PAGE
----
Bristol Myers Squibb’s (BMS) Revlimid (lenalidomide) has received a recommendation from the UK’s National Institute of Health and Care Excellence (NICE) for newly diagnosed multiple myeloma patients.
In its Final Appraisal Document (FAD), NICE recommended Revlimid as a maintenance treatment after autologous stem cell transplant (ASCT) for newly diagnosed multiple myeloma in adults.
In September 2020, NICE initially turned down NHS funding of Revlimid in this indication, after concluding that the cost-effectiveness estimates for the drug in this setting were uncertain.
According to BMS, around 1,150 eligible patients in England will have immediate access to Revlimid from today, with interim funding provided via the Cancer Drugs Fund (CDF).
The recommendation is supported by data from two Phase III studies, in which Revlimid maintenance treatment significantly improved progression-free survival (PFS) in newly diagnosed multiple myeloma patients after ASCT compared with placebo.
This includes the CALGB 100104 study, where median PFS for patients receiving Revlimid was 57.3 months compared to 28.9 months in the placebo group.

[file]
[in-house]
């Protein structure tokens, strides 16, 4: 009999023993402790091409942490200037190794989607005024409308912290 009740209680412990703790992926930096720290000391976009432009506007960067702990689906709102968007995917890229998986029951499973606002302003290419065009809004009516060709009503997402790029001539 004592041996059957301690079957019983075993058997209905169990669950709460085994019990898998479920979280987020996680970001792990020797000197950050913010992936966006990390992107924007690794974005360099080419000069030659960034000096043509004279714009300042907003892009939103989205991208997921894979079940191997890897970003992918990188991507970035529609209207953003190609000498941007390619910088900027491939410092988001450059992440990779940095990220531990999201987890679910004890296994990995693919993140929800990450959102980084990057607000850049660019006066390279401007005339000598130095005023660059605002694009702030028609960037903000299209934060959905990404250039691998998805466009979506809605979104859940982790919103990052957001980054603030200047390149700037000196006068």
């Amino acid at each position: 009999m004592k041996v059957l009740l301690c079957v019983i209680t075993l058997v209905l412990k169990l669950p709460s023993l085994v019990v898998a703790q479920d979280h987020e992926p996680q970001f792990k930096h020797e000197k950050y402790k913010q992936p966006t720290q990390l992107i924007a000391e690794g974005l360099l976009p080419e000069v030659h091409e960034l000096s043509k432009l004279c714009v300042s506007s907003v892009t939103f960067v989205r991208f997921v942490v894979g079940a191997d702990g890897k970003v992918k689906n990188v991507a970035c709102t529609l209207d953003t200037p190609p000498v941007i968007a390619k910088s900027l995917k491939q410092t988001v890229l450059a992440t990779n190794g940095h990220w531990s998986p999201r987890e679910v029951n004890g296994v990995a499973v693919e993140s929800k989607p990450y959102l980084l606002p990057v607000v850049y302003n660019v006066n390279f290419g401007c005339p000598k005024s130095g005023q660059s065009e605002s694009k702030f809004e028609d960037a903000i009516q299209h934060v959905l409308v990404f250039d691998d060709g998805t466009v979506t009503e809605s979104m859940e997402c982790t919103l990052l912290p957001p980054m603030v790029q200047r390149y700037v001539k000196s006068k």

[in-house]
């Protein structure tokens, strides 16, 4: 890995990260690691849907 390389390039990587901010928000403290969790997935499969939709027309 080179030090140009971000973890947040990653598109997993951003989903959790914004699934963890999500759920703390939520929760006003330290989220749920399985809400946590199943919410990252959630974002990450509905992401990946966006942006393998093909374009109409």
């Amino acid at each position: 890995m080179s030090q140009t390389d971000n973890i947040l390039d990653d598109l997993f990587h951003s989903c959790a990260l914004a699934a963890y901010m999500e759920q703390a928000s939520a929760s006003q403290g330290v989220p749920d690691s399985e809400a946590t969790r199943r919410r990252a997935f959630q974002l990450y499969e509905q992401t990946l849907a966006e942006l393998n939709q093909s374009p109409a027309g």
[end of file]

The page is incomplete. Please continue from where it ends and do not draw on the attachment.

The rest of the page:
In the IFM 2005-02 study, median PFS was 41 months for patients receiving Revlimid compared to 23 months in the placebo group.
“We are delighted with this outcome. Patients who receive Revlimid maintenance after high-dose therapy and stem cell transplant have a significant increase in overall survival, so the decision to make this available through the NHS is fantastic news,” said Laura Kerby, chief executive of Myeloma UK.
In the UK, around 1,500 newly diagnosed multiple myeloma patients undergo ASCT each year, although most will eventually relapse.
This first remission period is critical for people living with multiple myeloma, as it can be an indicator of the overall survival of the disease.
It has been shown that effective maintenance therapy at this stage of the disease could be ‘essential’ for long-term survival.